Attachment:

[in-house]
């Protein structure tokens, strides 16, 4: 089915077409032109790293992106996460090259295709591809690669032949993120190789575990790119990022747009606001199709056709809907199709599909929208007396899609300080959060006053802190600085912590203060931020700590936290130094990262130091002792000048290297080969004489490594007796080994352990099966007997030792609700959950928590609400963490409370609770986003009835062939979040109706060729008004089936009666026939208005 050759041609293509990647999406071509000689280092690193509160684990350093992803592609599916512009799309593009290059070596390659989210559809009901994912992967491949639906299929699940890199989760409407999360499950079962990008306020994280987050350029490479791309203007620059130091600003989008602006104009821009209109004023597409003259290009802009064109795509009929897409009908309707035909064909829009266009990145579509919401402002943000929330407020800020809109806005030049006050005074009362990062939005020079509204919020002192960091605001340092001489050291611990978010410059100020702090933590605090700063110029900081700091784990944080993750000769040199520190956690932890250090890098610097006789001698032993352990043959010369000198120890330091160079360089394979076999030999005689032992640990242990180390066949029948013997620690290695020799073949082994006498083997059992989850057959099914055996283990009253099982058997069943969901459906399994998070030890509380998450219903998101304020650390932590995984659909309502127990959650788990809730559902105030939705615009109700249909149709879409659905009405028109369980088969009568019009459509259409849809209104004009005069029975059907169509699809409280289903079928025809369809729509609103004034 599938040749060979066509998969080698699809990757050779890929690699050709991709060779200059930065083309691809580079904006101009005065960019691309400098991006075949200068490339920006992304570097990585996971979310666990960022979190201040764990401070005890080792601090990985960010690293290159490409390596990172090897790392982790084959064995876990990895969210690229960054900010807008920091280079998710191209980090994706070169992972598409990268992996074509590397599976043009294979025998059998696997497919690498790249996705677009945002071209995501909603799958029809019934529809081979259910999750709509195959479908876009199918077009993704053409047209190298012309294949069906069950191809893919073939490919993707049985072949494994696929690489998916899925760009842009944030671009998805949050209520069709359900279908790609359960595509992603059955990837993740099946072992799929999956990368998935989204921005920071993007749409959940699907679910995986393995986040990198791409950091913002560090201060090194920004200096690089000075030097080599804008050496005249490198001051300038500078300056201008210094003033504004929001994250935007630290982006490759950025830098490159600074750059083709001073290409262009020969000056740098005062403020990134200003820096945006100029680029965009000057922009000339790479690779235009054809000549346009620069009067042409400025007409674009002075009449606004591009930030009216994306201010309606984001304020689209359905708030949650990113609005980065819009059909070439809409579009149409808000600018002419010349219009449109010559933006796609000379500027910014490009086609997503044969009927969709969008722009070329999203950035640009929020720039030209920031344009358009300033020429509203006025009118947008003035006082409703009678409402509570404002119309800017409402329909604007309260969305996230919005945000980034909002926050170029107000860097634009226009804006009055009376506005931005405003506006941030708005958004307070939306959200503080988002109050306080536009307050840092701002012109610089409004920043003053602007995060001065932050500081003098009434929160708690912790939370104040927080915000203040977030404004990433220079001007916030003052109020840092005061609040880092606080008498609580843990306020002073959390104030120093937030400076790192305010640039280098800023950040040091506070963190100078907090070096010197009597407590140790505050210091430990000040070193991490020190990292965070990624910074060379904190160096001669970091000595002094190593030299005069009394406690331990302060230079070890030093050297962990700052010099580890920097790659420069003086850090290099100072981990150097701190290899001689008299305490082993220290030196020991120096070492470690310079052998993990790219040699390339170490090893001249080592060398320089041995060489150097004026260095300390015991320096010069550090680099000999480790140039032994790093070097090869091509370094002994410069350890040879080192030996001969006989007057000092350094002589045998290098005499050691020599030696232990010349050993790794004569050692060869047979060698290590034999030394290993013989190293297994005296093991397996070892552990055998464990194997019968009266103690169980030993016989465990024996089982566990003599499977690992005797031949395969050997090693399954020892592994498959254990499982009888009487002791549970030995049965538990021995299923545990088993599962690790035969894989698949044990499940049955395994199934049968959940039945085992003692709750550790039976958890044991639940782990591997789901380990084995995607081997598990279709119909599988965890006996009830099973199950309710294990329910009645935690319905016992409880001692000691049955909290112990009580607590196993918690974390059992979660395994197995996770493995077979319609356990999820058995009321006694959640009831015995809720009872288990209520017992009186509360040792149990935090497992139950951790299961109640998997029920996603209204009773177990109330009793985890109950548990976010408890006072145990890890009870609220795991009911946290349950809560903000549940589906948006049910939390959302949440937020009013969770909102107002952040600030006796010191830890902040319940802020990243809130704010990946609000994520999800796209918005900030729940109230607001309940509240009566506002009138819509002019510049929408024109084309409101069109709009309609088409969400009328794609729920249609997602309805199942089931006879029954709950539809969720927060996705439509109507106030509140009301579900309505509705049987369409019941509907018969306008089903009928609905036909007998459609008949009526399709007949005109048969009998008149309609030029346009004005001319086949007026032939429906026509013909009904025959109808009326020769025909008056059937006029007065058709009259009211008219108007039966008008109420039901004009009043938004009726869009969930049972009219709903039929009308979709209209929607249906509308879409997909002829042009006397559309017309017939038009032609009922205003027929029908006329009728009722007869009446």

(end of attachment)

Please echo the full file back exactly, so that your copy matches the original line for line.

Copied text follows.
[in-house]
């Protein structure tokens, strides 16, 4: 089915077409032109790293992106996460090259295709591809690669032949993120190789575990790119990022747009606001199709056709809907199709599909929208007396899609300080959060006053802190600085912590203060931020700590936290130094990262130091002792000048290297080969004489490594007796080994352990099966007997030792609700959950928590609400963490409370609770986003009835062939979040109706060729008004089936009666026939208005 050759041609293509990647999406071509000689280092690193509160684990350093992803592609599916512009799309593009290059070596390659989210559809009901994912992967491949639906299929699940890199989760409407999360499950079962990008306020994280987050350029490479791309203007620059130091600003989008602006104009821009209109004023597409003259290009802009064109795509009929897409009908309707035909064909829009266009990145579509919401402002943000929330407020800020809109806005030049006050005074009362990062939005020079509204919020002192960091605001340092001489050291611990978010410059100020702090933590605090700063110029900081700091784990944080993750000769040199520190956690932890250090890098610097006789001698032993352990043959010369000198120890330091160079360089394979076999030999005689032992640990242990180390066949029948013997620690290695020799073949082994006498083997059992989850057959099914055996283990009253099982058997069943969901459906399994998070030890509380998450219903998101304020650390932590995984659909309502127990959650788990809730559902105030939705615009109700249909149709879409659905009405028109369980088969009568019009459509259409849809209104004009005069029975059907169509699809409280289903079928025809369809729509609103004034 599938040749060979066509998969080698699809990757050779890929690699050709991709060779200059930065083309691809580079904006101009005065960019691309400098991006075949200068490339920006992304570097990585996971979310666990960022979190201040764990401070005890080792601090990985960010690293290159490409390596990172090897790392982790084959064995876990990895969210690229960054900010807008920091280079998710191209980090994706070169992972598409990268992996074509590397599976043009294979025998059998696997497919690498790249996705677009945002071209995501909603799958029809019934529809081979259910999750709509195959479908876009199918077009993704053409047209190298012309294949069906069950191809893919073939490919993707049985072949494994696929690489998916899925760009842009944030671009998805949050209520069709359900279908790609359960595509992603059955990837993740099946072992799929999956990368998935989204921005920071993007749409959940699907679910995986393995986040990198791409950091913002560090201060090194920004200096690089000075030097080599804008050496005249490198001051300038500078300056201008210094003033504004929001994250935007630290982006490759950025830098490159600074750059083709001073290409262009020969000056740098005062403020990134200003820096945006100029680029965009000057922009000339790479690779235009054809000549346009620069009067042409400025007409674009002075009449606004591009930030009216994306201010309606984001304020689209359905708030949650990113609005980065819009059909070439809409579009149409808000600018002419010349219009449109010559933006796609000379500027910014490009086609997503044969009927969709969008722009070329999203950035640009929020720039030209920031344009358009300033020429509203006025009118947008003035006082409703009678409402509570404002119309800017409402329909604007309260969305996230919005945000980034909002926050170029107000860097634009226009804006009055009376506005931005405003506006941030708005958004307070939306959200503080988002109050306080536009307050840092701002012109610089409004920043003053602007995060001065932050500081003098009434929160708690912790939370104040927080915000203040977030404004990433220079001007916030003052109020840092005061609040880092606080008498609580843990306020002073959390104030120093937030400076790192305010640039280098800023950040040091506070963190100078907090070096010197009597407590140790505050210091430990000040070193991490020190990292965070990624910074060379904190160096001669970091000595002094190593030299005069009394406690331990302060230079070890030093050297962990700052010099580890920097790659420069003086850090290099100072981990150097701190290899001689008299305490082993220290030196020991120096070492470690310079052998993990790219040699390339170490090893001249080592060398320089041995060489150097004026260095300390015991320096010069550090680099000999480790140039032994790093070097090869091509370094002994410069350890040879080192030996001969006989007057000092350094002589045998290098005499050691020599030696232990010349050993790794004569050692060869047979060698290590034999030394290993013989190293297994005296093991397996070892552990055998464990194997019968009266103690169980030993016989465990024996089982566990003599499977690992005797031949395969050997090693399954020892592994498959254990499982009888009487002791549970030995049965538990021995299923545990088993599962690790035969894989698949044990499940049955395994199934049968959940039945085992003692709750550790039976958890044991639940782990591997789901380990084995995607081997598990279709119909599988965890006996009830099973199950309710294990329910009645935690319905016992409880001692000691049955909290112990009580607590196993918690974390059992979660395994197995996770493995077979319609356990999820058995009321006694959640009831015995809720009872288990209520017992009186509360040792149990935090497992139950951790299961109640998997029920996603209204009773177990109330009793985890109950548990976010408890006072145990890890009870609220795991009911946290349950809560903000549940589906948006049910939390959302949440937020009013969770909102107002952040600030006796010191830890902040319940802020990243809130704010990946609000994520999800796209918005900030729940109230607001309940509240009566506002009138819509002019510049929408024109084309409101069109709009309609088409969400009328794609729920249609997602309805199942089931006879029954709950539809969720927060996705439509109507106030509140009301579900309505509705049987369409019941509907018969306008089903009928609905036909007998459609008949009526399709007949005109048969009998008149309609030029346009004005001319086949007026032939429906026509013909009904025959109808009326020769025909008056059937006029007065058709009259009211008219108007039966008008109420039901004009009043938004009726869009969930049972009219709903039929009308979709209209929607249906509308879409997909002829042009006397559309017309017939038009032609009922205003027929029908006329009728009722007869009446």